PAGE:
With some speedy thinking between the two of us there’s no way we want to try and navigate off the tops in the Ruahines without advance knowledge of where we’re going or a lot of time and good weather on our hands, of which today is not. The range is surrounded by a giant ring of leatherwood, which can slow you to a 100 metre and hour crawl, or worse, if you get stuck in an un-cut section. I note in the book that we’ve passed through, and state for the record that we’re going back to the cable-way, and if necessary we’ll camp out and wait for the river to drop. On the off chance that the others get out some other way, we’ll at least be able to wave to them since the cable-way is practically next to the road. This is probably what we’ll do. Maybe we’ll discover a crossing point.
So what else can we do? Alistair and I struggle up another slippery slope towards where Amanda and Richard wait for us. Maybe we can drop back to Crow for another night and hope the weather’s good enough to get out over Mokai Patea tomorrow. That wouldn’t be ideal because it’ll need a lot of food for the extra energy, and we’re only really stocked with the intent of a short weekend trip. Amanda’s at the top — she and Richard have been walking back and forth to try and keep warm for the last 40 minutes, and experimented with following their tracks to try and get a better idea of where they went.
THE CABLE-WAY’S BROKEN!
What?? She can’t hear me, so I give up and just keep walking towards her.
We take a guess that the others might have been trying to go out over the Hikurangi Range, despite what was written in the book, which would put them at the wrong road (Putaru, below Purity Hut) if they got out, but at least they’d be out if they got there. Or perhaps they meant to write 1468 instead of 1471, which is a spot-height on a neighbouring ridge, and would actually put them on a farm. We’re confused. For us it’s getting near mid-day, and being the middle of winter we only have about 5 hours of light left. What to do. Well, we start by back-tracking. We’ll probably do exactly what we wrote in the book. I pull out a phone to see if there’s reception, but there isn’t. We’ll need to try and get a message out if we can, to tell our contact what’s going on. We’ll try again at the point above Crow Hut.
I took this to figure out what was wrong
with my balaclava, but it didn’t help.
Not a bad portrait, though.
This day is quickly becoming more depressing, and the weather’s changing to match. It’s not a gale, but there’s an icy blast coming from the south-west. The southerly’s coming in. My balaclava’s full up, but it’s not sitting quite right and every so often I suck it into my mouth accidentally and suddenly can’t get any air until I tear it off with my hand. We can still see, and we can mostly follow our earlier tracks, but we’re trudging through the mud. It’s about 12.20pm when we reach the junction above Crow Hut, and fluttering in the wind is a plastic bag tied to the sign. It contains a note.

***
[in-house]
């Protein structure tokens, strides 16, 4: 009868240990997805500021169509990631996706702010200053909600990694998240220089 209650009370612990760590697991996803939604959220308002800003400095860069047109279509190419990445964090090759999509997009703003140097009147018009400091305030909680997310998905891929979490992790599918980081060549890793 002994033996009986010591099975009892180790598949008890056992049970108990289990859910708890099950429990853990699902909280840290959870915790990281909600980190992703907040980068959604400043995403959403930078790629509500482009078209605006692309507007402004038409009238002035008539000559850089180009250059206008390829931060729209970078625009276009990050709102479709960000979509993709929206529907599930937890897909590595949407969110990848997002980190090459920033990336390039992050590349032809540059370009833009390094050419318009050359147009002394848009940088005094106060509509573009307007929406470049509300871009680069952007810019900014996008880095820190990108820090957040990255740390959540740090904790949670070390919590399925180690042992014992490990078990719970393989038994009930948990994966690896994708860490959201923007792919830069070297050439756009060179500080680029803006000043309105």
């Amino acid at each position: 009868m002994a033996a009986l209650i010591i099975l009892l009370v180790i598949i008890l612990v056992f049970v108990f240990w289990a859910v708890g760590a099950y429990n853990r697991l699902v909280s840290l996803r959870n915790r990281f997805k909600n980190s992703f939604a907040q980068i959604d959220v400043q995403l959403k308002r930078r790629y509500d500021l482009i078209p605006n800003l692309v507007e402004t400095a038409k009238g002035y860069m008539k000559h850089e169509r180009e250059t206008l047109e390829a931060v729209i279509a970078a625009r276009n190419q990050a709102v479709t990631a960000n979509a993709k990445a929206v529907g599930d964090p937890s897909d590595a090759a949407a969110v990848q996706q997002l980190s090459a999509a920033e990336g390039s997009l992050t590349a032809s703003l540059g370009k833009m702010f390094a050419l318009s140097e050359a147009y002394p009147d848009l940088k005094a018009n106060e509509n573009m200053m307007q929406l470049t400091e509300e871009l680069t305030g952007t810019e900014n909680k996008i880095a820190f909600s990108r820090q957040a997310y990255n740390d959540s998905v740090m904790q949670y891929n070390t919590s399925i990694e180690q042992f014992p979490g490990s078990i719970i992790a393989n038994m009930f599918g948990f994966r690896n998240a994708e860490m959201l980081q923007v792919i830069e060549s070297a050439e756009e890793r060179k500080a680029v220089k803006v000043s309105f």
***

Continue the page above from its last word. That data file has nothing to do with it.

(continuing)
The day is becoming even more confusing. Have they passed by here? That doesn’t seem possible, because we still only see our own footprints and they couldn’t have gotten over here from where they’d gone without some mammoth and ridiculous navigation effort down to a creek and up again. In the end we decide that the note must have always been here, but somehow this morning we looked through it in our enthusiasm to catch up with the others. The note confirms things. They’re aiming to navigate down the spur that heads north-west above the true left of Rocky Creek. This would drop them into a farm which they must be hoping to walk through to get to a road bridge off Smith’s Road much further down.
Amanda, defiantly removing a glove to be able to use her phone, manages to get a text message out to Jackie back in Wellington, or Sydney where she was once before, or wherever in the world she might be. It doesn’t really matter as long as she’s contactable. In the message, we tell Jackie the cable-way’s broken and we might be camping to wait for the river to go down. We continue back-tracking. I’d dropped my pack for a minute as we stood around, but picked it up again quickly because the wind-chill was coming right through the back of my soaking raincoat. That’s Gore-Tex for you. I like being on the tops and I like being in the snow, but right now I’m just looking forward to getting back into the tress. The snow’s horizontal and it’s biting the side of my face. Shelter will be nice.
Further along the ridge Amanda’s phone beeps. We’ve heard back from Jackie to say she’s received the message, and if she doesn’t hear otherwise she’ll assume we’re camping, and let various people know we’ll be late out. Some time after 1pm we finally reach trees, and can drop lower and out of the wind. Amanda has a go at contacting Dirk, in the other group, and eventually gets through with a text message. Dirk sends back a message saying something like “others are at 1200 metres and it sounds a bit hard”.